IDW is continuing the adventures of the young crew of the U.S.S. Enterprise introduced in director J.J. Abrams’s 2009 Star Trek film, and the first issue is just about everything I could have hoped for.
I wrote about my lifelong appreciation for Star Trek a few days ago, on the 45th anniversary of the airing of the first episode of the original series. With that anniversary in mind, now’s a great time for IDW to launch a new ongoing series, and I am pleased that the first issue reflects the same quality and attention to detail that we’ve seen in the publisher’s other Trek offerings. From Countdown, a canonical prequel to the 2009 movie, to the movie adaptation itself, and sidelights like Nero and Spock: Reflections (both of which expanded on and enhanced the events of the 2009 movie), IDW’s creators and editors show that they get what Star Trek is about, and what a comics adaptation of it requires, more than any publisher in the history of the series. IDW’s Star Trek comics are exciting where DC’s were dull. They feel grounded in the world of Trek, unlike Marvel’s quasi-superhero tone; they make sense and the characters look and feel like the same characters we’ve seen on TV and in the movies, unlike Gold Key’s bizarre, atrocious Star Trek comics.
This new Star Trek #1 features a retelling of the second pilot from the original series, “Where No Man Has Gone Before.” That was the first episode produced that featured William Shatner as Captain Kirk, and the story centered on Kirk dealing with a longtime friend and crew member, Gary Mitchell, accidentally acquiring the powers of a god in an accident at the very edge of the universe.
This new comic is and isn’t that story. It’s a perfect evocation of what I want from the new Star Trek from here on out, touching on the events of the “Prime” universe of the original Shatner/Nimoy episodes while exploring the very real consequences of the fact that history has been changed and anything can happen, now. I’m not saying every movie, comic and TV episode (if that ever happens) produced from here on out has to be based on an old story, but what I am saying is that, when appropriate, and when it can be done in a thoughtful and interesting way (as it is here), those old stories should be used as one part of the foundation of exploring the new Trek universe. Yes, new stories can and should be told, independent of all the old baggage, but the opportunity is there to have fun with a lot of the old mythology, and that’s what happens in Star Trek #1.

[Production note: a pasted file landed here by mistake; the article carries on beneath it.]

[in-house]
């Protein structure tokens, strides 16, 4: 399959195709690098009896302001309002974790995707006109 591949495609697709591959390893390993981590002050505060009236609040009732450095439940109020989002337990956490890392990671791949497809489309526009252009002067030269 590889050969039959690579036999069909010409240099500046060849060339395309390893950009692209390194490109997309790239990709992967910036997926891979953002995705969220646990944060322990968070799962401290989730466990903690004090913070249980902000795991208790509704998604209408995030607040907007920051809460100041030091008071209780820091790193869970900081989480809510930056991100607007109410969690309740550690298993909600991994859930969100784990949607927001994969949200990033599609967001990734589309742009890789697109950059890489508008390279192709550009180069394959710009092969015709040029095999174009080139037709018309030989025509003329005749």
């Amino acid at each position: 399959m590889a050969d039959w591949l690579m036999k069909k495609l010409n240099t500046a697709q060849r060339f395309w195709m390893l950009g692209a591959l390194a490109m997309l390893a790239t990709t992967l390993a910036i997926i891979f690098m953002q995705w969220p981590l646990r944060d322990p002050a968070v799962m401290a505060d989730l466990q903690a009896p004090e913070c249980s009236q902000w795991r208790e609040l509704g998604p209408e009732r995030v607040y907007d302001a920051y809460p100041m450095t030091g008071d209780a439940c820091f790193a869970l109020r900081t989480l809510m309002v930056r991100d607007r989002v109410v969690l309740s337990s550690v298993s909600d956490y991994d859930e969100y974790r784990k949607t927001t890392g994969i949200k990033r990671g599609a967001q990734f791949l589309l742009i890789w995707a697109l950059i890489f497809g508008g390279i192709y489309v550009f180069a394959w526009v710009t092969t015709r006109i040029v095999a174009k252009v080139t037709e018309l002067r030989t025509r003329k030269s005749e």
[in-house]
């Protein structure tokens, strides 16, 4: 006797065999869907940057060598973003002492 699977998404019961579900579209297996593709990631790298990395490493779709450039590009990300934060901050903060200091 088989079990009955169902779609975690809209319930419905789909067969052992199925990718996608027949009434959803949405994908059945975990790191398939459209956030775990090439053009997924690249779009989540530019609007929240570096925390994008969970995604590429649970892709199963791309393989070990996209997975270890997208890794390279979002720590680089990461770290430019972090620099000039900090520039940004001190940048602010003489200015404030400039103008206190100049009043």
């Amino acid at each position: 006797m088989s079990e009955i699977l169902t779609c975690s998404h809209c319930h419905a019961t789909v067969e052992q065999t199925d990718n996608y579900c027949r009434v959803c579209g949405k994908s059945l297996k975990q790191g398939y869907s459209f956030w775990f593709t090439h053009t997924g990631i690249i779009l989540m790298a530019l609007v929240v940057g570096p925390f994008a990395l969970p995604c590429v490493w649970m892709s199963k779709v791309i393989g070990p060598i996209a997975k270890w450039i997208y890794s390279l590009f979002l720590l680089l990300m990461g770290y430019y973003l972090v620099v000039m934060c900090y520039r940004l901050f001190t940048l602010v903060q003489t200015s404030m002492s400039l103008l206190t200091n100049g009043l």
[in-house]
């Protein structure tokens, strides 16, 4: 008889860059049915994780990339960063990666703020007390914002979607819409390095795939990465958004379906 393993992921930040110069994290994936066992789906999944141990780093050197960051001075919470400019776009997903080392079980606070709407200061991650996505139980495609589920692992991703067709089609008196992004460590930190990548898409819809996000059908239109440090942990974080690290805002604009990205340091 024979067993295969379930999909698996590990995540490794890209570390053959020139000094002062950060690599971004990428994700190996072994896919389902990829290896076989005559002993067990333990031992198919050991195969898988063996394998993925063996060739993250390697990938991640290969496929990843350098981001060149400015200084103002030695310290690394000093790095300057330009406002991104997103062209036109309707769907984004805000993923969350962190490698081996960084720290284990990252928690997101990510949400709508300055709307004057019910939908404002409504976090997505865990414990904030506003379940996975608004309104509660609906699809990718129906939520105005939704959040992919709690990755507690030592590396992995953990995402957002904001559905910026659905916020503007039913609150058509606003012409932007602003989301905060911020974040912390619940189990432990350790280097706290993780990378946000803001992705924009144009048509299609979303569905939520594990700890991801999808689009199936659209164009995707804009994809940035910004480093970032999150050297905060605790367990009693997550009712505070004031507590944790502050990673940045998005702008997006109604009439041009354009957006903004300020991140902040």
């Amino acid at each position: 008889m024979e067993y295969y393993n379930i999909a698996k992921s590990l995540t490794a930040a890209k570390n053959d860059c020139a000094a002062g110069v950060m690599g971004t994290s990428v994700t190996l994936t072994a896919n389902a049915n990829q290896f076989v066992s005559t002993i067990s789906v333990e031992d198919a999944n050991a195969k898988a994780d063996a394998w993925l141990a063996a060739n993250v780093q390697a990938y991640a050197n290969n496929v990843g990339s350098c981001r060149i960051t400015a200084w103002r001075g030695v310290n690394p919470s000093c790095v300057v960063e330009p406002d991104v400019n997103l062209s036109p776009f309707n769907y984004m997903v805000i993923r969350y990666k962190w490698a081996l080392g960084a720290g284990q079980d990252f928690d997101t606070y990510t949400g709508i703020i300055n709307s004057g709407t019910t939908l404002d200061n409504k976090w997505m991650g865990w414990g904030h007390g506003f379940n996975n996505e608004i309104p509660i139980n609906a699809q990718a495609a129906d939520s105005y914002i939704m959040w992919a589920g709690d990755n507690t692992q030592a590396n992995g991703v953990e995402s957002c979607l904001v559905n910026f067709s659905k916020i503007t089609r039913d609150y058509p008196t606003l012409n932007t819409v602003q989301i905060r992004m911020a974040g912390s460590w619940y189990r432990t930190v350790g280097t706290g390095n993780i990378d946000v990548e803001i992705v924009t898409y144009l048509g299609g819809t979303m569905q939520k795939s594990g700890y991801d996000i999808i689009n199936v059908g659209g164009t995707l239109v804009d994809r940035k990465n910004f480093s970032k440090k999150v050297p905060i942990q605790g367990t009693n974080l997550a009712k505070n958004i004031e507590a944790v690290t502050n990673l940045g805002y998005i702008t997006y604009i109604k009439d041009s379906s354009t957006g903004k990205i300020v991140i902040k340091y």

See, in a new universe like this, branching off from an older reality because of a change in history due to time travel, some things will be exactly the same. And here, they are. Some events proceed exactly like they did in the 1966 TV episode. But some events diverge. Doctor McCoy was not yet aboard in the original episode, the ship’s doctor was a different actor. And as a result of that literally trivial fact, the Gary Mitchell story plays out differently. One key character from the episode is not present, because McCoy’s presence changes things.
Writer Mike Johnson and creative consultant (and 2009 movie co-writer) Roberto Orci introduce this idea organically and for anyone versed in Star Trek history, the result is a delightful divergence from what we know, and an indicator that we’re all coming to this new chapter in Trek history on pretty equal footing. No matter what we think we know, there are surprises ahead, and that feels pretty good. Factor in artist Stephen Molnar’s careful balance of attractive, dynamic artwork with a fidelity to the appearance of the actors who play the characters, and I really can’t imagine anyone who likes Star Trek, new or old, not loving this comic book.
— Alan David Doane
A copy of this issue was provided by the publisher for the purpose of review.